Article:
For example, when a US-based OEM was experiencing component shortages and long lead times for integrated circuit (ICs) components on one of their bare boards, they turned to MCL to provide design knowledge and component sourcing expertise to ensure they could produce the in-jeopardy PCBs cost-effectively and with the same performance requirements. When their current suppliers were unable to assist with finding cost-effective alternatives, MCL was able to work with the customer and a design partner to redesign the PCB with flexibility allowing various components to be used based on component availability, without the need for a future redesign. Once the design was finalized, MCL was able to supply the boards within days.
When it was time to reorder the boards, the customer experienced yet another component issue. However, because of the design and flexibility implemented in the last revision, they were able to utilize another approved alternative for the board and maintain their quick lead time.
MCL provides value and expertise in design for manufacturability to optimize your boards and maximize component availability to increase your speed to market.
2. Assess Risk of Key Design Elements
Once you have a finished design, you will need to evaluate its risk of running into shortages.
Identify which parts would be hardest to find alternatives for in the event that a shortage does occur and consider backup plans. For example, your design also includes components that have no drop-in replacements. While these parts may be easy to procure now, you may not have an alternative option if they become unavailable for any reason.
It’s critical to find components that use the correct process nodes for your product. Newer components will be in higher demand than those typically used in older devices, meaning they’re more likely to suffer shortages.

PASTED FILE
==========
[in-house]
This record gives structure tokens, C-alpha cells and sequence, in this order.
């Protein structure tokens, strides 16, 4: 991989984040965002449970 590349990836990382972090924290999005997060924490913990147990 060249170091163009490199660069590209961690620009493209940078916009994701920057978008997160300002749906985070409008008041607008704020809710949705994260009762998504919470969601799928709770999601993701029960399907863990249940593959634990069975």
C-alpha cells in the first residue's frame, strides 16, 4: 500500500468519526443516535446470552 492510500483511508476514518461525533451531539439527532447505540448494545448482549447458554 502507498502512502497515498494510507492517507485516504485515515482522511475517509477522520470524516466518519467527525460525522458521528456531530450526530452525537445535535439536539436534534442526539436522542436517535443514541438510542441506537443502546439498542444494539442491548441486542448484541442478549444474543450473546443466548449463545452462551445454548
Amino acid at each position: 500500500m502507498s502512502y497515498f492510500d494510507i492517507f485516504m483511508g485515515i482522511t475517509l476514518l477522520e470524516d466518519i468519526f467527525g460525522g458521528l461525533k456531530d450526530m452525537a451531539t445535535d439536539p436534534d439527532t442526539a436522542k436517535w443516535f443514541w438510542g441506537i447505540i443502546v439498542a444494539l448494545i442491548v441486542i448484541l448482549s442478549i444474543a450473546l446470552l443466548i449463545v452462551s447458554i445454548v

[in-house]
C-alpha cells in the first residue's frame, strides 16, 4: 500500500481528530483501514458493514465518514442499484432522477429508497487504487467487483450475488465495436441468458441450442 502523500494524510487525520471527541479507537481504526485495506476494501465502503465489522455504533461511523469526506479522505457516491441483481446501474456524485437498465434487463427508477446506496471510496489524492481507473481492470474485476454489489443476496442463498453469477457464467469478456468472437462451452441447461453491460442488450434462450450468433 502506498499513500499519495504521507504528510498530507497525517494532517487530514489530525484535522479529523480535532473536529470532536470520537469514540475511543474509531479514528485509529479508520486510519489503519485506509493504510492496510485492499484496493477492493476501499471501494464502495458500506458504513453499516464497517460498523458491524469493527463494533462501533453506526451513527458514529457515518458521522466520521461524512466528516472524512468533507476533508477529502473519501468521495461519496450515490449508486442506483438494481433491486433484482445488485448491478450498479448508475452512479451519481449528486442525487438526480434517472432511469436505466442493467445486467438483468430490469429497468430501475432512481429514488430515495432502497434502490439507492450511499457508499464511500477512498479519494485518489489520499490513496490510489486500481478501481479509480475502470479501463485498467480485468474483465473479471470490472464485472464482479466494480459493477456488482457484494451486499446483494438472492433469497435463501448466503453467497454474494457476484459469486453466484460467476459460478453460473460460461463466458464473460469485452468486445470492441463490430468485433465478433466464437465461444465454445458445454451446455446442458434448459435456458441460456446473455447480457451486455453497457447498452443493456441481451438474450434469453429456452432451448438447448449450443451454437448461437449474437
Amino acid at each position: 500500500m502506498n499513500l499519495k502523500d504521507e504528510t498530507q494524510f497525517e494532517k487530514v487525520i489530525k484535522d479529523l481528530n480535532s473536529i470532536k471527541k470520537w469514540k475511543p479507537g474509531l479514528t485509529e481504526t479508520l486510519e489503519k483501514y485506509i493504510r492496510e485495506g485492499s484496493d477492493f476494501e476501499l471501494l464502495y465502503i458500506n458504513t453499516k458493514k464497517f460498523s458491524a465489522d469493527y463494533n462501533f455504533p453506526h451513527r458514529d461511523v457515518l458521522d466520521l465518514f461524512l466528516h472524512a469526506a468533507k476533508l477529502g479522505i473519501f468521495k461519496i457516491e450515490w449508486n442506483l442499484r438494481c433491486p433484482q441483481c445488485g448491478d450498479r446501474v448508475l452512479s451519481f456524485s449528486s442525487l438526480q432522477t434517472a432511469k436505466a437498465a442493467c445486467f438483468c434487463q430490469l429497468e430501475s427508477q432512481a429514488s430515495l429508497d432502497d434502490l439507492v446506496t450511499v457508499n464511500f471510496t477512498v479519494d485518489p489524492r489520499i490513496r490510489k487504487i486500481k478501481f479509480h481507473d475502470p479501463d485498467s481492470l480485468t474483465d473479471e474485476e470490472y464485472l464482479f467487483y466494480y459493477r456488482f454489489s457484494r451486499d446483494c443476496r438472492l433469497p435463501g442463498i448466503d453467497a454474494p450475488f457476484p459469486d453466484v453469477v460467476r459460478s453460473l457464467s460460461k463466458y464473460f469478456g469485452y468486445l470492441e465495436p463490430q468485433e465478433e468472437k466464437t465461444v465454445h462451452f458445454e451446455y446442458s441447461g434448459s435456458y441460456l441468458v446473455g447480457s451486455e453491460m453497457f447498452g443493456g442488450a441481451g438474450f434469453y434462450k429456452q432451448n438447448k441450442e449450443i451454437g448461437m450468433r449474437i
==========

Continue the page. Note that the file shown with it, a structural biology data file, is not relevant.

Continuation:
As soon as you’ve finalized your design, place purchase orders for mass production. Acting quickly reduces the risk of other companies buying out the available components before you can.
3. Choose Parts Wisely
Optimize your design for potential alternatives or replacements. This will make it easier to incorporate any necessary changes later in the development process.
It can also help to negotiate with manufacturers and suppliers early in the design process to find as many sources as possible for your critical components.
Here are some proactive design tips:
- Choose common parts: Design your circuitry so you can easily swap out high-demand components with identical or very similar electrical specifications. While common parts may be more expensive than specific ones, incorporating potential replacements into your initial design provides some extra flexibility.
- Seek drop-in replacements: While designing, look for alternatives for your non-critical components. Prepare a list of drop-in vendors to reduce the risk of shortage when you move into the building phase of production.
- Include extra space: Incorporating extra space into your design enables you to use different PCBs without needing to completely scrap your design. You can also space out your mechanical components to minimize the number of mechanical changes you may need to make if you need to change electronics.
4. Redesign or Redevelop
You might have to completely redesign your product. Depending on how extensive your changes are, your production timeline could be delayed by anywhere from a few weeks to a few months.
For example, if you need to swap out your original PCB with a new one, you might need to source new connectors and make firmware changes, which can take months. It might take even longer if you choose to wait for your original components to become available again.
Strengthen Your Supply Chain With Millennium Circuits Limited
Taking proactive steps to reduce your risk of suffering parts shortages is critical for minimizing production costs and keeping production on schedule. Part of that process involves forming a strategic partnership with a value-added PCB supplier who has the material expertise to optimize your boards and maximize component availability.
MCL has supplied engineers and manufacturers with top-quality PCBs at competitive prices since 2005. We provide our customers with technical expertise throughout the development process that helps them improve speed to market by 19.8%. Contact us today for more information.